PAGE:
The Falklands War, which marks its 40th anniversary this month, meant the Queen experienced the 74-day war as the monarch and military mother.
Then Prime Minister Margaret Thatcher’s decision to take military action against the Argentine incursion on the South Atlantic islands threw the country into its first official conflict since the Second World War.
This declaration of war in April 1982 shook military mothers across the nation and the Queen was among them.
Her second son, Prince Andrew, was a Sea King helicopter co-pilot on the HMS Invincible during the conflict.
Andrew’s duties included casualty evacuation, transport, search and air rescue operations and anti-submarine and anti-surface warfare missions.
Although not directly in the firing line, these duties would regularly place the prince in dangerous positions.
Understandably The Queen was reportedly anxious about the thought of her son fighting in a bloody conflict, which was over 10,000 kilometres from the UK.
Dickie Arbiter, former press secretary to the Queen, thought this conflict placed her in a very relatable position.
Arbiter said: “The Queen’s role was that of every other parent, she had a son that went off to fight in the conflict.
“The Queen was worried for the safety of her son in the same way that parents up and down the land were worried about their children.”
Her apparent fears were not unfounded as Andrew was present at the scene of the deadly attack on the SS Atlantic Conveyor, which claimed the lives of 12 sailors after sinking.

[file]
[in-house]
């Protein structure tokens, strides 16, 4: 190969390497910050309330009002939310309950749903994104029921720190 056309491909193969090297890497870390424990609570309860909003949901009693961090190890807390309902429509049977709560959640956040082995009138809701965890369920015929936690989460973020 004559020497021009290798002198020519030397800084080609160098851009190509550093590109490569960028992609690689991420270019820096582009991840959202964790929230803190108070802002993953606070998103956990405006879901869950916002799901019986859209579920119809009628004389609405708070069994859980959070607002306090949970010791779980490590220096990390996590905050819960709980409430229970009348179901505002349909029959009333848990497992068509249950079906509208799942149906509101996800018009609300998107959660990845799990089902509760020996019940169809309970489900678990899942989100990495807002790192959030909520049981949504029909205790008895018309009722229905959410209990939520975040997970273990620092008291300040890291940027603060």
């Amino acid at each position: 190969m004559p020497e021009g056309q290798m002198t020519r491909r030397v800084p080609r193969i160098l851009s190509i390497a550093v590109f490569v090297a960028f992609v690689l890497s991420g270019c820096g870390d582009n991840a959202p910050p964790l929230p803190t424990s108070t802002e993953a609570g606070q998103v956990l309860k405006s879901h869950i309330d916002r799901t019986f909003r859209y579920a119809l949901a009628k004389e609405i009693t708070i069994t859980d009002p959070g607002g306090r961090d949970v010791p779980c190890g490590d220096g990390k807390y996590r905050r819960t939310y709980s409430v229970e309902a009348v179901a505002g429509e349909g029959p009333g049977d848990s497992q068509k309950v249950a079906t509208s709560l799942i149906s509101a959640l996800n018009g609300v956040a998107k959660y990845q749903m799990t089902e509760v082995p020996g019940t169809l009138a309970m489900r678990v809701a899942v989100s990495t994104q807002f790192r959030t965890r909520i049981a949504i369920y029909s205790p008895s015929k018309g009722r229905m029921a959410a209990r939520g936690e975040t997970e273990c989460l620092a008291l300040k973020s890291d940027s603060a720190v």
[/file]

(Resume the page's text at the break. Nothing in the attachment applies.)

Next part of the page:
Reports of a planned assassination of the prince by the Argentine Navy in the later stages of the conflict only heightened the sense of real danger the Queen’s son was facing.
The fear of losing a royal was so pronounced that cabinet members in Margaret Thatcher’s government wanted to move Andrew to a desk job away from the firing line.
According to royal commentator Richard Fitzwilliam, the government of the day thought it would be a victory for the Argentinians to capture or kill a royal.
However, the Queen strongly opposed this measure and insisted that he remain on the Invincible to carry out his duties.
Fitzwilliam said: “She had a personal dedication to duty and understanding of what duty meant.”
Her maternal concern was publicly demonstrated when the Queen and Prince Philip welcomed Andrew home when he returned to Portsmouth.
Andrew was considered a war hero by the public at the time and famously disembarked HMS Invincible holding a rose in his mouth as he was greeted by his mother and father.
Arbiter highlighted that royal military duty is a tradition as old as the British royalty itself.
He referenced the more recent example of Prince Harry serving in the Army Air Corps in Afghanistan on two separate tours of duty as evidence of this continuing tradition.
As per the constitution, the Queen must remain firmly outside the realms of politics and should only act upon the advice of her ministers.
However, she famously broke this rule by expressing concern about the Falklands War.
During a state visit by the then US President, Ronald Reagan, the Queen said: “The conflict in the Falkland Islands was thrust on us by naked aggression and we are naturally proud of the way our fighting men are serving their country”.
A total of 255 British servicemen died during the conflict, as well as three civilian Falkland Islanders.
However, this intervention was uncharacteristic and ‘reckless’ as Arbiter put it, of the Queen who usually favoured forbearance in such situations.
Therefore, despite her constitutional impartiality, the Queen has expressed care and concern for her armed forces over the years.
After all, being a mother and a monarch is a particularly unique position.